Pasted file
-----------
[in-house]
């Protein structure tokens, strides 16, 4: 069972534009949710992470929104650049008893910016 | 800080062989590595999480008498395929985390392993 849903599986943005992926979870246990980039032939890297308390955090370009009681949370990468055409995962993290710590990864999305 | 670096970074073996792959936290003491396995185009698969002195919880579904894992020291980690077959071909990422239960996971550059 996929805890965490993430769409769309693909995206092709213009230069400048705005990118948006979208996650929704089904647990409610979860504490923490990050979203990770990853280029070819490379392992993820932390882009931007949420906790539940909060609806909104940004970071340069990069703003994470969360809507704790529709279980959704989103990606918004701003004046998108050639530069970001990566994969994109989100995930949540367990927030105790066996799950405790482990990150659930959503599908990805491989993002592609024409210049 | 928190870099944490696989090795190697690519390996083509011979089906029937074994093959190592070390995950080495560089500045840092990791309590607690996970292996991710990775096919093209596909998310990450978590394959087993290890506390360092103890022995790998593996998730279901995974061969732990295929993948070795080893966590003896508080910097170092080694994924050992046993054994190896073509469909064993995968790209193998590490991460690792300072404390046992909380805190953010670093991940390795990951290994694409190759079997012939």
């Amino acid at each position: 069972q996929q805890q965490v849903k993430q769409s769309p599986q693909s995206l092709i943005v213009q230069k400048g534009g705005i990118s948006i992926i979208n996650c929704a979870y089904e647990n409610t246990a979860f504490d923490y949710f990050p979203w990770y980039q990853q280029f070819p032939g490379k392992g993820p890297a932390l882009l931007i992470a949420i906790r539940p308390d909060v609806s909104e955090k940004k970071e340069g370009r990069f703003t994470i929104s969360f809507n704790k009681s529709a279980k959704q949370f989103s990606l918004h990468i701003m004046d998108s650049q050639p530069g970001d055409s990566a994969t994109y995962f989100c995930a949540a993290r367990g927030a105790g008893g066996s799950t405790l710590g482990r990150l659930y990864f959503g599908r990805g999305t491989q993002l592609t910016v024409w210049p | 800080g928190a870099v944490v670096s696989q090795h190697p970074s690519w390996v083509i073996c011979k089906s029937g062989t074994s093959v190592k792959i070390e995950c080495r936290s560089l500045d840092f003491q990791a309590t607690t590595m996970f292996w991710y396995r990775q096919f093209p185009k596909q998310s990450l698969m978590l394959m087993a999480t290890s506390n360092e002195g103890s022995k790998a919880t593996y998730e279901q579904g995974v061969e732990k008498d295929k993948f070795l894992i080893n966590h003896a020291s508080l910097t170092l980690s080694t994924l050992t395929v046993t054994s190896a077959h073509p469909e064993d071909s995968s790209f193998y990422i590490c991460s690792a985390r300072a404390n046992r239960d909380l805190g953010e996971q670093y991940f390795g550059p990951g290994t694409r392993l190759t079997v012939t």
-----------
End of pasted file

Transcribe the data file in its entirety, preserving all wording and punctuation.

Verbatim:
[in-house]
């Protein structure tokens, strides 16, 4: 069972534009949710992470929104650049008893910016 | 800080062989590595999480008498395929985390392993 849903599986943005992926979870246990980039032939890297308390955090370009009681949370990468055409995962993290710590990864999305 | 670096970074073996792959936290003491396995185009698969002195919880579904894992020291980690077959071909990422239960996971550059 996929805890965490993430769409769309693909995206092709213009230069400048705005990118948006979208996650929704089904647990409610979860504490923490990050979203990770990853280029070819490379392992993820932390882009931007949420906790539940909060609806909104940004970071340069990069703003994470969360809507704790529709279980959704989103990606918004701003004046998108050639530069970001990566994969994109989100995930949540367990927030105790066996799950405790482990990150659930959503599908990805491989993002592609024409210049 | 928190870099944490696989090795190697690519390996083509011979089906029937074994093959190592070390995950080495560089500045840092990791309590607690996970292996991710990775096919093209596909998310990450978590394959087993290890506390360092103890022995790998593996998730279901995974061969732990295929993948070795080893966590003896508080910097170092080694994924050992046993054994190896073509469909064993995968790209193998590490991460690792300072404390046992909380805190953010670093991940390795990951290994694409190759079997012939």
């Amino acid at each position: 069972q996929q805890q965490v849903k993430q769409s769309p599986q693909s995206l092709i943005v213009q230069k400048g534009g705005i990118s948006i992926i979208n996650c929704a979870y089904e647990n409610t246990a979860f504490d923490y949710f990050p979203w990770y980039q990853q280029f070819p032939g490379k392992g993820p890297a932390l882009l931007i992470a949420i906790r539940p308390d909060v609806s909104e955090k940004k970071e340069g370009r990069f703003t994470i929104s969360f809507n704790k009681s529709a279980k959704q949370f989103s990606l918004h990468i701003m004046d998108s650049q050639p530069g970001d055409s990566a994969t994109y995962f989100c995930a949540a993290r367990g927030a105790g008893g066996s799950t405790l710590g482990r990150l659930y990864f959503g599908r990805g999305t491989q993002l592609t910016v024409w210049p | 800080g928190a870099v944490v670096s696989q090795h190697p970074s690519w390996v083509i073996c011979k089906s029937g062989t074994s093959v190592k792959i070390e995950c080495r936290s560089l500045d840092f003491q990791a309590t607690t590595m996970f292996w991710y396995r990775q096919f093209p185009k596909q998310s990450l698969m978590l394959m087993a999480t290890s506390n360092e002195g103890s022995k790998a919880t593996y998730e279901q579904g995974v061969e732990k008498d295929k993948f070795l894992i080893n966590h003896a020291s508080l910097t170092l980690s080694t994924l050992t395929v046993t054994s190896a077959h073509p469909e064993d071909s995968s790209f193998y990422i590490c991460s690792a985390r300072a404390n046992r239960d909380l805190g953010e996971q670093y991940f390795g550059p990951g290994t694409r392993l190759t079997v012939t």